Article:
I have found that as the months have passed the experience of breastfeeding has become increasingly enjoyable for us both. When Baby learned to sit up independantly she could sit upright in my lap to feed which she much preferred. As she has come to understand language I can ask her if she wants milk and she can let me know if she does or not before I shove my gargantuan boob in her face. When she comes off from a feed I ask “have you finished?” and she has the ability to decide herself if she wants to latch back on or not. I no longer feel anxious that she will have a melt down in public if I offer her a feed. We have so many more tender moments when we breastfeed now, as she runs her fingers through my hair and touches my nose. I think we both just generally feel more relaxed, and feeding IS easy now, so convenient and enjoyable.

At almost 10 months, I am so glad that I continued to breastfeed, through the colic, the screaming and the three nursing strikes. It’s not always perfect, I’d prefer not to have to get up to feed twice a night and I must have exposed my nipples to hundreds of people by now as she pops on and off for feeds in the day. But you know what, I really don’t mind, it won’t last forever but my memories of this journey will.

Following on from my journey, please do hop over to #PositiveAboutBF to see how her journey began and be in with more chances to enter the grand prize draw. Remember you need to earn 50 points to be eligible, full details can be found on the Keep Britain Breastfeeding Site.

a Rafflecopter giveaway


Going out? The buggers know!!

Due to not living close to family my husband I have had limited ‘us time’ since the arrival of our bundle of joy, well that and general exhaustion! I’m not usually one for going out loads, I enjoy the comforts of my own home, make up free and wearing pyjamas comfortable clothes day in and day out, but as our beasty approached 7 months I felt the desire to actually leave the house, just the two of us, sans baby.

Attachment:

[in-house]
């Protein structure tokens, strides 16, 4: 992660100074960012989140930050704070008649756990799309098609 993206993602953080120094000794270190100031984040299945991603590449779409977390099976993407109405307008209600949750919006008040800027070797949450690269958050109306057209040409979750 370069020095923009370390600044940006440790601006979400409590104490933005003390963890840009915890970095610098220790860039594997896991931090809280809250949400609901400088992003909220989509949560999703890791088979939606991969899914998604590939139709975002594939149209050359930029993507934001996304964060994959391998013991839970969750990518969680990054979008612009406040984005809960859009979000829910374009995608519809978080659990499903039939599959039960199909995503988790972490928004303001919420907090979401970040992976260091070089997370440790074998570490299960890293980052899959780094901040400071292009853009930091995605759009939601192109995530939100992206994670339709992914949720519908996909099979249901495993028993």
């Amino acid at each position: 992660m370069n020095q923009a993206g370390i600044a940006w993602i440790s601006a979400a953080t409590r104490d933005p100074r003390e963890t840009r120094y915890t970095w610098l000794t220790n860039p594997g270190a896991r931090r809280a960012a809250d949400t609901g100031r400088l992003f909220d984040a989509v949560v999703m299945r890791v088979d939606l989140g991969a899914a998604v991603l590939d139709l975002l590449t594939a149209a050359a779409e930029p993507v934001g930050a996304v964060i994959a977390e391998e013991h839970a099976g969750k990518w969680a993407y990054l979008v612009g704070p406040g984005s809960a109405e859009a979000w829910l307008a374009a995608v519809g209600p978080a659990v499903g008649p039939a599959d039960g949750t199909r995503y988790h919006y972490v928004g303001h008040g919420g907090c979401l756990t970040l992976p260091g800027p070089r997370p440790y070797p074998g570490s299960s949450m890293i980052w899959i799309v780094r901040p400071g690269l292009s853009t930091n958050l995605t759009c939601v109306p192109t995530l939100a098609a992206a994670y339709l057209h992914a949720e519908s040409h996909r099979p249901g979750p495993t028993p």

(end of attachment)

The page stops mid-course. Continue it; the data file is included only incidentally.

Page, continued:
The perfect opportunity arose with an invitation to a wedding reception.  It was in my husband’s home town so we had willing Grandparents to babysit too.  Sorted.  A new dress was purchased for the occasion and we packed absolutely everything to ensure things went smoothly, cuddly bunny, dummy, blankets, bottles, black out blind. It was a simple plan, I would do hair and make up late afternoon (much time was required for this due to lack of practice) we do the usual bedtime routine and get the munchkin into bed by 7pm leaving enough time to put our clothes on and go. Brilliant. Easy.

Except it wasn’t.  Our bambina decided that arrival to the in-laws was the most perfect time to get sick! Not just a little bit snotty sick, oh no, this was fever, nose snot so thick it could be mistaken for treacle, complete loss of ability to sleep, nursing strike, proper full-blown poorly sick. Therefore before we even started our evening out I was sleep deprived, covered in baby gloop and now anxious about going. No amount of make-up was going to hide the deep bags under my eyes although I discovered snot can work to your advantage when trying to style hair, who knew?! Needless to say, our evening out that night was brief and for me at least, sober. Boo!

It’s OK I thought, she’s got that out the way now, time to try again, so I planned a date night with the bestie in Bristol.  This time the Husband could stay at home and make sure that a settled night was had by all.  Once again though, my little monkey decided the previous night was the best time to pull an all-nighter! Bleary eyed I made it out, I had a lovely time but by 11pm I was ready for my bed with a belly full of fine Italian food and wine. Yummers. I patted myself on the back for being sensible about not getting too drunk.  The child however (who had in fact slept peacefully for her Father while I was out) clearly felt that I deserved a late one, just like the old days, and decided to wake for a lengthy period in the early hours.

I took to Facebook for a good old whinge (like you do), only to discover that my friend’s child had done a very similar thing.  She was due to go out for a nice evening with her husband, but before they left her son had fallen and created a rather fetching hole in his head. Dinner was off the cards.  It seems that I am not alone in having my well-earned evenings out sabotaged by my mini-me!  They seem intent to either prevent you going out at all or at least pull off some kind of outrageous stunt that ensures you feel utterly horrid and guilty the whole time you’re out.  I have learned that this is a well acknowledged (yet to be named) phenomenon amongst parents alike.

How about ‘Sababytage’? That could work… “Oh man I was going to join you for drinks last night but I was sababytaged, sorry”.



 Any plan spoiled for any reason by your own juvenile offspring

The question is how do the buggers know we are going out and why are they so determined to sababytage any chance of fun we may have?!  I do NOT have the answer to this, but if you do please let me know, or better still, tell me how I can leave the house for a night out undecteted by the beasty…I need some Gin!!

The Parenting Experiment